Ali loved school. He felt that his school was a safe place to be, that it gave him strength, and that his “brain got very big,” there. However, the teacher confronted Ali one day and told him that Ali’s father had not been paying his school fees. At PEP schools, every child pays 100 rupees (about $1 or 65 p) per month to ensure they are dedicated to coming to the school and to build community ownership of the school. The teacher thought it was odd that Ali’s parents had not paid, as parents rarely have complaints that the fee is too much of a financial burden for them.
But Ali knew why. Ali’s father was an alcoholic and had refused to go to work to support his family. If his father did go to work, he spent all the money on cigarettes and alcohol. Ali, his mother, and his 3 younger siblings had to start working after school to help buy food for their family. When summer break came, Ali’s father was still not supporting his father so instead, Ali worked everyday in the fields and did jobs around his village so that he could earn enough money to support his family. At the end of the summer, Ali had made enough to keep himself and his 3 younger siblings in school for the next year, to buy a new outfit for each of his siblings, and had money left over to give to his mother for food!
Ali also gained confidence that summer. When school started, he stood up to his father. He told him that he should not be wasting money on alcohol when his family had needs to be met. He even threatened to leave with his younger siblings and move in with relatives if his father didn’t stop drinking. Today, Ali’s father is working more and drinking less. He helped tell this story to PEP because he is proud of his son.
Ali says that he learned determination and courage in school. He said that in school they taught him how to accomplish his dreams. Let us pray that Ali will always remember his dreams and have the courage to fight for them!
Padma is one of 10 children in her family. With so many to look after, it was impossible for her parents to pay for all of them to attend a Government School. As a girl, Padma’s prospects looked even dimmer. In Pakistan, there are many cultural traditions that marginalize women. From honor killings to forced marriages to having no voice in the villages- women are taught that they are not worth much.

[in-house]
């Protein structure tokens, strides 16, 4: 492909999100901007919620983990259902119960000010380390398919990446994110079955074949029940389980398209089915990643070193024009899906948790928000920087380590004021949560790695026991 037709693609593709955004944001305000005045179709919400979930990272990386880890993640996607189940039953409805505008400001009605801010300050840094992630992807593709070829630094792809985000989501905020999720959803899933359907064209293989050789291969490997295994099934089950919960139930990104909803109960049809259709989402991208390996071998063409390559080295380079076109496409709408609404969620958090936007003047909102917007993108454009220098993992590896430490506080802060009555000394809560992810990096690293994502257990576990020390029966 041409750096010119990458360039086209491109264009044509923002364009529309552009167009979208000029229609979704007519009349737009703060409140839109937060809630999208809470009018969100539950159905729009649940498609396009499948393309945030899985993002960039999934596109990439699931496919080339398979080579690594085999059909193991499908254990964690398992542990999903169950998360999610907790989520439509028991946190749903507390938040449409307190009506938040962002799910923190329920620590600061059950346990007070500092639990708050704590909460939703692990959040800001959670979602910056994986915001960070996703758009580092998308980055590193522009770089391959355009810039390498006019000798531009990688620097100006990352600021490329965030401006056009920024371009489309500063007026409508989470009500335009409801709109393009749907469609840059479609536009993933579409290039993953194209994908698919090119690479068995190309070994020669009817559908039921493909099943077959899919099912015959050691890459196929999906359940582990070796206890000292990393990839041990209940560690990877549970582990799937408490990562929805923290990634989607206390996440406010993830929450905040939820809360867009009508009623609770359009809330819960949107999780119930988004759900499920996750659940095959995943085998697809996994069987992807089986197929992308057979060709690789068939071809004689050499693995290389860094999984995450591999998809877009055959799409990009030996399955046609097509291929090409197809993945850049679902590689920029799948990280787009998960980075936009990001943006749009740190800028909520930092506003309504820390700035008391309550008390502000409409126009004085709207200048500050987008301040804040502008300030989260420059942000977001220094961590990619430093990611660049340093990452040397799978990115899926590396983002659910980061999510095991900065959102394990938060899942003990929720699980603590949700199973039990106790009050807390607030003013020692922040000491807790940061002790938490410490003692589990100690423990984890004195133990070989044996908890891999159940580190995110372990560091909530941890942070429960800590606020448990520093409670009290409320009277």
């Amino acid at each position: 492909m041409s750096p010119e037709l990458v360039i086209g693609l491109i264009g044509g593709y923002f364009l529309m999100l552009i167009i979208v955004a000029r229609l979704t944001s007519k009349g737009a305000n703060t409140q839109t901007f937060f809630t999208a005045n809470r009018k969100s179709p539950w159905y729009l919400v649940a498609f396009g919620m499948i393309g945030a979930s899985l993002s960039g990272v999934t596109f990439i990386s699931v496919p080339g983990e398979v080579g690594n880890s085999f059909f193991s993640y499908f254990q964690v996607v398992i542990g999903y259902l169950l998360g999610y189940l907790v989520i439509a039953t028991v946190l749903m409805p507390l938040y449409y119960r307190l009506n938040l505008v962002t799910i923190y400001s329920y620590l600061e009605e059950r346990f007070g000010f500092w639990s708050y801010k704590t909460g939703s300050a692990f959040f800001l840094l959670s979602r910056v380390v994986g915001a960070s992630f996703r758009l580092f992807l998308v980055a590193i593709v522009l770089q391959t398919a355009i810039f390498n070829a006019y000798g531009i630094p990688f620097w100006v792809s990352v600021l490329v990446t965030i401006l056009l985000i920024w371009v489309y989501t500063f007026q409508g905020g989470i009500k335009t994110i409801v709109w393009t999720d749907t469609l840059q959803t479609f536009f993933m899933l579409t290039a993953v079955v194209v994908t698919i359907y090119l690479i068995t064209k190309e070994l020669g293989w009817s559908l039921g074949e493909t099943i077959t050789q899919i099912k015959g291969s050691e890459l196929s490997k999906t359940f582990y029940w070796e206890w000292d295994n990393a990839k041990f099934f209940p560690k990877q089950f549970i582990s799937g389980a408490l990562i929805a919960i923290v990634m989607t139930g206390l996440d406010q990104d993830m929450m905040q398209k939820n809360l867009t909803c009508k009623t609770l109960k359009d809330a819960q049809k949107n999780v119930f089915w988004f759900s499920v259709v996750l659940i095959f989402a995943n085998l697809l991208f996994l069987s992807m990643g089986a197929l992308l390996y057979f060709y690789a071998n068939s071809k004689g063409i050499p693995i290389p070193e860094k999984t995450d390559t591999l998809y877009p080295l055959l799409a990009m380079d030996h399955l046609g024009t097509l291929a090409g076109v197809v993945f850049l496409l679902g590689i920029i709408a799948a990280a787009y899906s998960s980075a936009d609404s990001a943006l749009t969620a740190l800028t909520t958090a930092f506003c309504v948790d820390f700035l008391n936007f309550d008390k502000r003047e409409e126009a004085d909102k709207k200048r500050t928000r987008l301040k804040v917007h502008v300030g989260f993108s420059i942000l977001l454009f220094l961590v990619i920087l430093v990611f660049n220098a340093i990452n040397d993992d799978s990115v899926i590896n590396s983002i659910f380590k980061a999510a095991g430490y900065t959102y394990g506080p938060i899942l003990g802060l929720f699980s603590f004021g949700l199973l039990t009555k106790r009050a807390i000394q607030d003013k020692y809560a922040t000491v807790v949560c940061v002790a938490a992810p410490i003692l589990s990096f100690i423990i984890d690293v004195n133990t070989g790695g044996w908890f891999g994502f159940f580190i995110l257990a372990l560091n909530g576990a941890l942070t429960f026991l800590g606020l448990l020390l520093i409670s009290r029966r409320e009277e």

However, when PEP built a Village LEAP school in Padma’s area,something sparked inside her. Though her parents were illiterate and worked as field hands, because the school fees were so low (about $1 a month) Padma able to attend! She completed Primary School and went on to attend Secondary and High School. She even ranked 1st in her class in the 7th grade!
She then used the confidence, knowledge, and skills that education had given her to be a change agent in her community. She helped start a Women’s Savings Group and a Citizen Community Board that accesses government support for projects like clean water and electricity. Through the Board they also managed to get funding for a building to be used for women’s meetings so their Women’s Savings Group could train women from other villages!
In 2008, Padma began the process of becoming a PEP teacher and was enrolled in the ITEP curriculum. She now not only teaches, but also holds workshops for other local teachers and trains them in creative and effective teaching methods.
What a blessing that a girl who grew up without much hope for a future would learn to burn her candle brightly and light the way for so many other girls!
Padma, second from left, at a Citizen Community Board Meeting.